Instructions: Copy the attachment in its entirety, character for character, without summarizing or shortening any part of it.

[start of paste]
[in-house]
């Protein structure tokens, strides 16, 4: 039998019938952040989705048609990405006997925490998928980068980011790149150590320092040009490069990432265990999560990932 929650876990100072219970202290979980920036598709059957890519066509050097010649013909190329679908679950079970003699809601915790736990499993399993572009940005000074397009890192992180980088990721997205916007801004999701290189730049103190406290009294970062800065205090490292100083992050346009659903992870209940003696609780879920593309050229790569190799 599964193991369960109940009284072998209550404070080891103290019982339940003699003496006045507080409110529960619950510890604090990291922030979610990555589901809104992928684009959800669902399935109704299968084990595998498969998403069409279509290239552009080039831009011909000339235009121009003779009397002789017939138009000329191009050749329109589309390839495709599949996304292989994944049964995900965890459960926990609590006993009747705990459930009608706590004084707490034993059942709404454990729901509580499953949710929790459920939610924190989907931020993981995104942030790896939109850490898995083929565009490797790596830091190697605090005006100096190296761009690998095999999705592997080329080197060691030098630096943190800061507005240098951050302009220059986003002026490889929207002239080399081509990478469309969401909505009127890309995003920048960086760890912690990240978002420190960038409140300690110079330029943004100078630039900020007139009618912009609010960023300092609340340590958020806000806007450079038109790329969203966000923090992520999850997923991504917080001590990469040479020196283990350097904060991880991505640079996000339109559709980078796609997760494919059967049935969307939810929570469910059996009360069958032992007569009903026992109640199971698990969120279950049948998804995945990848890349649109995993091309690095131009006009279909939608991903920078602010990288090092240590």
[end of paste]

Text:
[in-house]
């Protein structure tokens, strides 16, 4: 039998019938952040989705048609990405006997925490998928980068980011790149150590320092040009490069990432265990999560990932 929650876990100072219970202290979980920036598709059957890519066509050097010649013909190329679908679950079970003699809601915790736990499993399993572009940005000074397009890192992180980088990721997205916007801004999701290189730049103190406290009294970062800065205090490292100083992050346009659903992870209940003696609780879920593309050229790569190799 599964193991369960109940009284072998209550404070080891103290019982339940003699003496006045507080409110529960619950510890604090990291922030979610990555589901809104992928684009959800669902399935109704299968084990595998498969998403069409279509290239552009080039831009011909000339235009121009003779009397002789017939138009000329191009050749329109589309390839495709599949996304292989994944049964995900965890459960926990609590006993009747705990459930009608706590004084707490034993059942709404454990729901509580499953949710929790459920939610924190989907931020993981995104942030790896939109850490898995083929565009490797790596830091190697605090005006100096190296761009690998095999999705592997080329080197060691030098630096943190800061507005240098951050302009220059986003002026490889929207002239080399081509990478469309969401909505009127890309995003920048960086760890912690990240978002420190960038409140300690110079330029943004100078630039900020007139009618912009609010960023300092609340340590958020806000806007450079038109790329969203966000923090992520999850997923991504917080001590990469040479020196283990350097904060991880991505640079996000339109559709980078796609997760494919059967049935969307939810929570469910059996009360069958032992007569009903026992109640199971698990969120279950049948998804995945990848890349649109995993091309690095131009006009279909939608991903920078602010990288090092240590």